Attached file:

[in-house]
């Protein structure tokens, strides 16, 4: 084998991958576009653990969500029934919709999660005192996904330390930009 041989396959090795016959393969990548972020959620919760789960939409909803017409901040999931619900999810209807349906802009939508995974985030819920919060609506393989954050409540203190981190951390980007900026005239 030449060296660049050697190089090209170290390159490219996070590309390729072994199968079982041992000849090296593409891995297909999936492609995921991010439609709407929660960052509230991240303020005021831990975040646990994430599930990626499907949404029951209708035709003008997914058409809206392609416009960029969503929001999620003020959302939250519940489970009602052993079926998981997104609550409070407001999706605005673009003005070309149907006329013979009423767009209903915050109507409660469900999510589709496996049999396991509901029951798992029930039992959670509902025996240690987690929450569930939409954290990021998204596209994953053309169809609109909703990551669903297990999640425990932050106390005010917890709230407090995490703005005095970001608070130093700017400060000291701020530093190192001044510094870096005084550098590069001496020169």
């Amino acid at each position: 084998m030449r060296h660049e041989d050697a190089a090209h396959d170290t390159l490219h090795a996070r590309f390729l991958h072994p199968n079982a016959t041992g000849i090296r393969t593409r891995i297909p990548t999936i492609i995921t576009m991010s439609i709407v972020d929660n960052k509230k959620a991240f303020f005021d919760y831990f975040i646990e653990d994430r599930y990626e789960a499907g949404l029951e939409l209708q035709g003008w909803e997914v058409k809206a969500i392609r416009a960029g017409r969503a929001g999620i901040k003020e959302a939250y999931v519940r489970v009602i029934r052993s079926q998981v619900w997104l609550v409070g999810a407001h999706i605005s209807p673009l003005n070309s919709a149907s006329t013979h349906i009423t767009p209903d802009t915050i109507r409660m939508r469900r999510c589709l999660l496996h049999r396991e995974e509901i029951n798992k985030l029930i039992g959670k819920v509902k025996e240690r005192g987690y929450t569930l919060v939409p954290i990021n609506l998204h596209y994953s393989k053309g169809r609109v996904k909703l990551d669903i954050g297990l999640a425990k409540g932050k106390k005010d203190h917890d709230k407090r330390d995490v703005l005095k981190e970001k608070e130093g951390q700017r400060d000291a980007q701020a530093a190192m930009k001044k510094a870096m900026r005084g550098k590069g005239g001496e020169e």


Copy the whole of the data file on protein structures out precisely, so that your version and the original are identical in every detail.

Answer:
[in-house]
């Protein structure tokens, strides 16, 4: 084998991958576009653990969500029934919709999660005192996904330390930009 041989396959090795016959393969990548972020959620919760789960939409909803017409901040999931619900999810209807349906802009939508995974985030819920919060609506393989954050409540203190981190951390980007900026005239 030449060296660049050697190089090209170290390159490219996070590309390729072994199968079982041992000849090296593409891995297909999936492609995921991010439609709407929660960052509230991240303020005021831990975040646990994430599930990626499907949404029951209708035709003008997914058409809206392609416009960029969503929001999620003020959302939250519940489970009602052993079926998981997104609550409070407001999706605005673009003005070309149907006329013979009423767009209903915050109507409660469900999510589709496996049999396991509901029951798992029930039992959670509902025996240690987690929450569930939409954290990021998204596209994953053309169809609109909703990551669903297990999640425990932050106390005010917890709230407090995490703005005095970001608070130093700017400060000291701020530093190192001044510094870096005084550098590069001496020169």
């Amino acid at each position: 084998m030449r060296h660049e041989d050697a190089a090209h396959d170290t390159l490219h090795a996070r590309f390729l991958h072994p199968n079982a016959t041992g000849i090296r393969t593409r891995i297909p990548t999936i492609i995921t576009m991010s439609i709407v972020d929660n960052k509230k959620a991240f303020f005021d919760y831990f975040i646990e653990d994430r599930y990626e789960a499907g949404l029951e939409l209708q035709g003008w909803e997914v058409k809206a969500i392609r416009a960029g017409r969503a929001g999620i901040k003020e959302a939250y999931v519940r489970v009602i029934r052993s079926q998981v619900w997104l609550v409070g999810a407001h999706i605005s209807p673009l003005n070309s919709a149907s006329t013979h349906i009423t767009p209903d802009t915050i109507r409660m939508r469900r999510c589709l999660l496996h049999r396991e995974e509901i029951n798992k985030l029930i039992g959670k819920v509902k025996e240690r005192g987690y929450t569930l919060v939409p954290i990021n609506l998204h596209y994953s393989k053309g169809r609109v996904k909703l990551d669903i954050g297990l999640a425990k409540g932050k106390k005010d203190h917890d709230k407090r330390d995490v703005l005095k981190e970001k608070e130093g951390q700017r400060d000291a980007q701020a530093a190192m930009k001044k510094a870096m900026r005084g550098k590069g005239g001496e020169e």